After all I have to follow my own advice don’t i? Dive into something new and learn as you go? That is exactly what I am doing. Neither of us are interviewers or have experience on TV but we want to share other people’s ideas and talents.
Relationships can be easily damaged by miscommunication. One type of miscommunication happens when one person’s expectations for another aren’t clearly expressed, resulting in confusion, frustration and often hurt feeling.
This can happen at work, with your spouse, between you and your business partner and even between parents and their kids. We all have expectations for each other, but when someone falls short of those expectations (whether they were correctly expressed or not), you have the choice to respond in 1 of 3 ways:
- Suppress your disappointment. This will result in the other person never knowing that they didn’t deliver on, thus they will continue to fall short. Eventually you’ll boil over with disappointment, and the relationship will suffer.
- Be passive aggressive and hint around at what they did “wrong”. The only way this “works” is to eventually beat the other person into submission with your passive aggression. This usually isn’t the way to build a healthy long term relationship.
- Clearly express your expectations of them. Next time they can hopefully deliver what you expect. How you communicate your expectations can often be tricky, but this is the best option.
Inherently, humans want to make others happy. For the most part, how clearly you can communicate your expectations will reflect how well and how often others deliver on these expectations. If they fail to deliver even when your communication is great, keep trying. Some people just need time.
“The true measure of a man is how he treats someone who can do him absolutely no good.” ~Samuel Johnson
Some people say there’s no such thing as a selfless act–that any time we do something to help another person, we get something in return, even if it’s just a warm fuzzy feeling.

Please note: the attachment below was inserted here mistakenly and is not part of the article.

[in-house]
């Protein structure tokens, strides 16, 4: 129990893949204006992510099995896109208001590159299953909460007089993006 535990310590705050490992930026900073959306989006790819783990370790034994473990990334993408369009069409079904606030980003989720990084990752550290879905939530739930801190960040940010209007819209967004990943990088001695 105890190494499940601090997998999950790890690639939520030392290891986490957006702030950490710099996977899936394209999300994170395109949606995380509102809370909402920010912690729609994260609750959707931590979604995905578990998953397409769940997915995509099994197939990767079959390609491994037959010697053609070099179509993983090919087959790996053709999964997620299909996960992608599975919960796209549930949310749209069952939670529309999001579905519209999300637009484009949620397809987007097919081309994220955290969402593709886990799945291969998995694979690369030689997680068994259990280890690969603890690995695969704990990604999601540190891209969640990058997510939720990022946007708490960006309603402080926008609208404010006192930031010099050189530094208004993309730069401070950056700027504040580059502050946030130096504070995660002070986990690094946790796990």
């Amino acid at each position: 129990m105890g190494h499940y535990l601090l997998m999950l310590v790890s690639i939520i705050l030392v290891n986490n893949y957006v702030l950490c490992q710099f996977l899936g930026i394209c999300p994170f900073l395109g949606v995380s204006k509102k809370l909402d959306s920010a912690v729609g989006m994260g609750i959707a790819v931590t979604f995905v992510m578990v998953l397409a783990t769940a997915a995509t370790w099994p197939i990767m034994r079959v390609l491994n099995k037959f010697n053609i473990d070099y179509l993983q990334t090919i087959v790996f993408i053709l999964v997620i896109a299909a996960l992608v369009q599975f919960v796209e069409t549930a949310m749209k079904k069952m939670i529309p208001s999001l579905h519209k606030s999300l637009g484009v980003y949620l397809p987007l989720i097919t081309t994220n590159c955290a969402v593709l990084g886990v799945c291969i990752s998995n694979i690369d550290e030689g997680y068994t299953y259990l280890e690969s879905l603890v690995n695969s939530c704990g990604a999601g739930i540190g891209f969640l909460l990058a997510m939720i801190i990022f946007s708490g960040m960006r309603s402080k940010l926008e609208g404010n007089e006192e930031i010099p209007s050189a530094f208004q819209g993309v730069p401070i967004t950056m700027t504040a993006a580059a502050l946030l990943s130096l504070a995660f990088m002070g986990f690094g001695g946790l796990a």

I’ve spent a lot of time playing with this idea in my head. It doesn’t really bother me to know it feels good to help someone else. That, to me, is a completely acceptable type of selfishness. What give me cause for concern are the underlying expectations we often have when we give “selflessly.”
We’ve all been there. I do work for my coworker because i know i’ll need his/ her assistance next month. You help your friend get leads for a job, and then feel angry when he isn’t as proactive in offering you support. I teach my students very sincerely and with great effort and then i am expecting a good feedback from them.
I’ve found that these expectations cause more stress than joy. They mar the act of giving, which makes me feel slightly guilty; they lead to disappointment if the person I helped doesn’t return the kindness; and they tie my intentions to an internal score card, which places a wedge in my relationships.
Recently I’ve been asking myself, “What is my expectation?” before I do something for another person. The answer I find most acceptable—cheesy as it may sound—is: to feel good and show love. Strangely, when I release the need to control what I get for giving, I get enough, somehow. Just Remember a fact that its just a journey from your heart to onwards someone else’s heart leads it to upwards always